Italian Bonds Are a Buy for $61 Billion Fund Before Fitch Review

(Bloomberg) -- Most Italian bond investors are running for cover ahead of what is potentially another month of turmoil, but not this one.

BlueBay Asset Management LLP, which oversees $61 billion, is keeping its long position in Italy’s debt, even with the sovereign rating up for review by Fitch Ratings as early as Friday and amid concerns next month’s budget could blow a hole in public finances.

Italian Bonds Are a Buy for $61 Billion Fund Before Fitch Review

Fitch is unlikely to downgrade the euro area’s third largest economy by more than one notch at Friday’s review, according to Mark Dowding, a money manager at BlueBay, which means the nation would remain investment-grade. The odds of Italy getting cut to junk within the next year by a major ratings agency was next to nil, he said.

“The rating story shouldn’t be a big issue and we don’t think the budget will ultimately be a big trigger,” Dowding said, adding that he is overweight or long on the so-called BTPs across the yield curve. “Do I think there’s any chance that Italy loses it’s investment grade rating in the next year or so? Absolutely not.”

Moody’s Investors Service has put Italy on review for a possible downgrade, though it’s extended this until end-October at the latest to get “greater clarity.”

Staying Positive

BlueBay is keeping its optimistic outlook even as Italian bonds have endured their second-worst month this year, following the meltdown in May amid the political imbroglio around forming a populist government. Investors will be closely watching the euroskeptic Five Star Movement-League coalition’s first budget to see that it doesn’t disregard the European Union’s 3 percent deficit limit.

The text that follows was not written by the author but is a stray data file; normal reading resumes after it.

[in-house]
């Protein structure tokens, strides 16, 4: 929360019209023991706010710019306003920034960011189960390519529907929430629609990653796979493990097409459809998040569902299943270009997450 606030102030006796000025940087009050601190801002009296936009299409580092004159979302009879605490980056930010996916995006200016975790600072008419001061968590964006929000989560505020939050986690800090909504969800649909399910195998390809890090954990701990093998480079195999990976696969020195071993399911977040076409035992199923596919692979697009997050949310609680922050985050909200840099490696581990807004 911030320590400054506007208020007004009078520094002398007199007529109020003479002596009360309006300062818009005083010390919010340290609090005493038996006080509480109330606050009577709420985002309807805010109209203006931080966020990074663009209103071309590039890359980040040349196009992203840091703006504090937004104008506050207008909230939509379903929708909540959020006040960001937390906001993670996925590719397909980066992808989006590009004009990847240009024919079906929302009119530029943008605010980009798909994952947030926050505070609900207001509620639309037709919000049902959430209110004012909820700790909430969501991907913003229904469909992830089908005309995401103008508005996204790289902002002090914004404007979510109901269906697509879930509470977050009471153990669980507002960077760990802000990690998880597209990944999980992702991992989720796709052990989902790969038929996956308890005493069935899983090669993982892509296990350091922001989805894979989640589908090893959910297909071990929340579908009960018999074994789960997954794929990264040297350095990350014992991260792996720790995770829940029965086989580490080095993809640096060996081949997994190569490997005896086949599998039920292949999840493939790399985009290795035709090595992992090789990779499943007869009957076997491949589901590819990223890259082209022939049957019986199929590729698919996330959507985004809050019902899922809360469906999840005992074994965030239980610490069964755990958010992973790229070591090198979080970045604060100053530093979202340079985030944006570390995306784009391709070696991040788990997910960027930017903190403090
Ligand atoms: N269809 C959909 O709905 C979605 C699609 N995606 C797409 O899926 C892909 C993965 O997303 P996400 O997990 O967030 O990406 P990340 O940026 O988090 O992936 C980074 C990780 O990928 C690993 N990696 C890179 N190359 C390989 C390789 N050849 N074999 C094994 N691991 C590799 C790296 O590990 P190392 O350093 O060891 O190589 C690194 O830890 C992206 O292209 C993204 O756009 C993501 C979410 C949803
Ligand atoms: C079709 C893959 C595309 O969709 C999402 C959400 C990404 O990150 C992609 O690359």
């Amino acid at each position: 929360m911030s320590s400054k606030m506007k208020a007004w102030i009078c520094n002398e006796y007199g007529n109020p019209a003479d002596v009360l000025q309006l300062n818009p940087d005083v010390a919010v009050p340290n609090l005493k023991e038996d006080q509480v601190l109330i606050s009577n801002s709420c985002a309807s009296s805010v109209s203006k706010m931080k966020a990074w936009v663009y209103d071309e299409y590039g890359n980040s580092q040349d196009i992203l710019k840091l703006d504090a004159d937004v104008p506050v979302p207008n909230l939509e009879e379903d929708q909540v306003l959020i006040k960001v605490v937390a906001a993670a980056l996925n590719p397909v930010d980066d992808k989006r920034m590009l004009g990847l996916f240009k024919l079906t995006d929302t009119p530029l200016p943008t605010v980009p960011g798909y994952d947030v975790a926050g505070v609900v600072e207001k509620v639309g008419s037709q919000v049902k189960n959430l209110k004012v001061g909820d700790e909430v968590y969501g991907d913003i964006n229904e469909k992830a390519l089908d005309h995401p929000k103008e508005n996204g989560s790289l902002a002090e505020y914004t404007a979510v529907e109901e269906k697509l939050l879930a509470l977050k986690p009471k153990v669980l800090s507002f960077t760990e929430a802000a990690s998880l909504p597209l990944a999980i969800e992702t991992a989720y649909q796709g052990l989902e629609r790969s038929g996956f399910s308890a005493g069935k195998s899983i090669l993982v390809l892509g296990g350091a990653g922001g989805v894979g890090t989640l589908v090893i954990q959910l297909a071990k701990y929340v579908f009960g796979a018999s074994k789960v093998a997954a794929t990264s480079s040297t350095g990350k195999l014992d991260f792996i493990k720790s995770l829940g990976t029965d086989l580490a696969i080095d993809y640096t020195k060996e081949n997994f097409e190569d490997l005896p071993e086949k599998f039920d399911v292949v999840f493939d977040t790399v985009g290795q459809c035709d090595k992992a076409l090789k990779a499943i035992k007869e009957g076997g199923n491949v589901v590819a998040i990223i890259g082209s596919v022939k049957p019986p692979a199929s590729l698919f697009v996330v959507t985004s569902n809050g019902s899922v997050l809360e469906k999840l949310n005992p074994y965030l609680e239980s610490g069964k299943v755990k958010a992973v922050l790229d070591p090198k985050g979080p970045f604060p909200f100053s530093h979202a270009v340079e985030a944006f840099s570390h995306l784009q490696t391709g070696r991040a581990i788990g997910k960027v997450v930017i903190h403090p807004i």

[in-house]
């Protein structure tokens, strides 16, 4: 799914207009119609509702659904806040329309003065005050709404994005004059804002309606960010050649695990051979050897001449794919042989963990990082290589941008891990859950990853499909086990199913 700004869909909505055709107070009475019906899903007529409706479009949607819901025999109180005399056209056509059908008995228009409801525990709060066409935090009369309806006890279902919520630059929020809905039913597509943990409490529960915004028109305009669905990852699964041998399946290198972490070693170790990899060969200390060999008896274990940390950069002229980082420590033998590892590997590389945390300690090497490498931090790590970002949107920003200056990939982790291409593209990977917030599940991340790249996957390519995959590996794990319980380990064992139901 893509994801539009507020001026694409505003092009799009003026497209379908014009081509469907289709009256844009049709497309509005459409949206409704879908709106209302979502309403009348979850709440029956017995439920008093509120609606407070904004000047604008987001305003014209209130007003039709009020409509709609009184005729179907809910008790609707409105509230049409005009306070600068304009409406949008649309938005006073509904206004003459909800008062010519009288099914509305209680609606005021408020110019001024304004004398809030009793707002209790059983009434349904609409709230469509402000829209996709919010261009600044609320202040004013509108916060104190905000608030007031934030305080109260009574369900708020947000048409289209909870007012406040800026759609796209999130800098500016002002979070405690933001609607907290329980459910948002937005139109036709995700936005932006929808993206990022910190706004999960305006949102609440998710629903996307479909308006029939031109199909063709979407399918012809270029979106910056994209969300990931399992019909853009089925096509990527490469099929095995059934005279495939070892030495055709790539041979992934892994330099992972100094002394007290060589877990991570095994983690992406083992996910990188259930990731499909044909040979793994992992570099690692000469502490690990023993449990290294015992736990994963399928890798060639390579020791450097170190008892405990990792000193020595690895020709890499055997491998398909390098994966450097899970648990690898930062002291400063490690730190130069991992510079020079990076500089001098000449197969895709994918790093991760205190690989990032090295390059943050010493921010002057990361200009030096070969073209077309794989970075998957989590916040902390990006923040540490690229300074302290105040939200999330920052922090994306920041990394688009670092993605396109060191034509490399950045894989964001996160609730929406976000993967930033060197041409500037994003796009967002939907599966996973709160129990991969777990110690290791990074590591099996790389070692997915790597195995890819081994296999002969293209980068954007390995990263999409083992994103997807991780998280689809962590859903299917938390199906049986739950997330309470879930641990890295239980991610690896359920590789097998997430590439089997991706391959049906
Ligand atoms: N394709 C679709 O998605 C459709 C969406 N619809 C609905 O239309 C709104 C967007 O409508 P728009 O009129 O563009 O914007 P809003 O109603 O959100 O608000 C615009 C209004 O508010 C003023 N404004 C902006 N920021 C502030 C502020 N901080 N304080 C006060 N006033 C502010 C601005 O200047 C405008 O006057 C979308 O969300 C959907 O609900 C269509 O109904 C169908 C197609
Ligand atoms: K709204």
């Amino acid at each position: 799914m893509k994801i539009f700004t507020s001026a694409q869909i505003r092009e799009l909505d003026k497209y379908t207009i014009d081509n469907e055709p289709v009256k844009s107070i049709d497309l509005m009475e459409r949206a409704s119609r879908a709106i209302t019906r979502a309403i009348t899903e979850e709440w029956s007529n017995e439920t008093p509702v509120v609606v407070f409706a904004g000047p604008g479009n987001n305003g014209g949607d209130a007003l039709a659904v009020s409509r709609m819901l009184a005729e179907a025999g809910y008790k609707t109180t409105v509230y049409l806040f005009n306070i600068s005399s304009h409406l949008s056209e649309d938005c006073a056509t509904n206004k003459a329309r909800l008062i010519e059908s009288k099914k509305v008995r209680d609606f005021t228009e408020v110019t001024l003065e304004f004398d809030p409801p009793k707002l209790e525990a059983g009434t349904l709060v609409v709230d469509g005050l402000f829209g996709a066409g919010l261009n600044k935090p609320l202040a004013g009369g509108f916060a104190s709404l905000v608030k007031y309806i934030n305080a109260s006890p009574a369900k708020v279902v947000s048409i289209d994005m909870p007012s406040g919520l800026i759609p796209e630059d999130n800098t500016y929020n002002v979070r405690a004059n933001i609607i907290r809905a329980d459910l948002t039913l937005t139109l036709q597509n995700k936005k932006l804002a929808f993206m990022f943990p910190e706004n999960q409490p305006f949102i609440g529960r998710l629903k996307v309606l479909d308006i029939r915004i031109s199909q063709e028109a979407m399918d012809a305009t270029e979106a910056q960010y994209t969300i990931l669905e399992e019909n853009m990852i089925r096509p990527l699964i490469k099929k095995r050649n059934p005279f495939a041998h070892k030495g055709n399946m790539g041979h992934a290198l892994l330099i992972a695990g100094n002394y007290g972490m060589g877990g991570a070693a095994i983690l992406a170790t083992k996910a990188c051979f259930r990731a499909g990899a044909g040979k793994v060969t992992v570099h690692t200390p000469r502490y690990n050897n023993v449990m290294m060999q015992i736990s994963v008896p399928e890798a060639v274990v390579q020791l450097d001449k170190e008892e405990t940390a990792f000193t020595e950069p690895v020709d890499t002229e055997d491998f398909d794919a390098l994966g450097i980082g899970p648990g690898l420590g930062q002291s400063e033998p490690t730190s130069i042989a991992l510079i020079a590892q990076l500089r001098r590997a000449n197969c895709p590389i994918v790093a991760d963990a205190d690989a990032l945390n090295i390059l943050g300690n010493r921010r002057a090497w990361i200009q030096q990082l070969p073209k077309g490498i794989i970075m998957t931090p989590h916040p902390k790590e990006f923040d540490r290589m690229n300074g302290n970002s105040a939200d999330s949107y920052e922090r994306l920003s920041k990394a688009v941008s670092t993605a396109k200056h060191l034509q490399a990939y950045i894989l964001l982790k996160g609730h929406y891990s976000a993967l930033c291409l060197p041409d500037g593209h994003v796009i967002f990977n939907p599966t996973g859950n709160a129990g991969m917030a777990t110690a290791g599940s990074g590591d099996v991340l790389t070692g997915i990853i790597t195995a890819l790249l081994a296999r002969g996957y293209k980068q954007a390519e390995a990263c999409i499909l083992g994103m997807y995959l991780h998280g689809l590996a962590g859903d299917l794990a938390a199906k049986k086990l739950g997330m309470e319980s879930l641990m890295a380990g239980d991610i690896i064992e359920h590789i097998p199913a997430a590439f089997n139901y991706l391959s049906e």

Finance Minister Giovanni Tria said that he doesn’t intend to breach the EU’s limit, seeking instead a deficit of 1.5 percent of economic output, according to the La Stampa newspaper, which didn’t say where it got the information. That runs counter to Deputy Premier Luigi Di Maio who said earlier this week that Italy may choose to break the EU’s spending rule.

Italian 10-year yields were at 3.21 percent as of 12:40 p.m. in London, having touched a three-month high of 3.24 percent Thursday. The spread over their German peers was at 283 basis points.

Dowding said the current bond market pricing was implying a one-in-three chance of Italy leaving the euro within three years. He described it as a “real over-exaggeration,” given that polls have suggested that such a move would not have the population’s backing and would potentially require a constitutional change.

“The bond market is really pricing the risk that Italy will pay you back, but in lira,” he said. “Italy isn’t leaving the euro, so BTPs look like a buy right here.”

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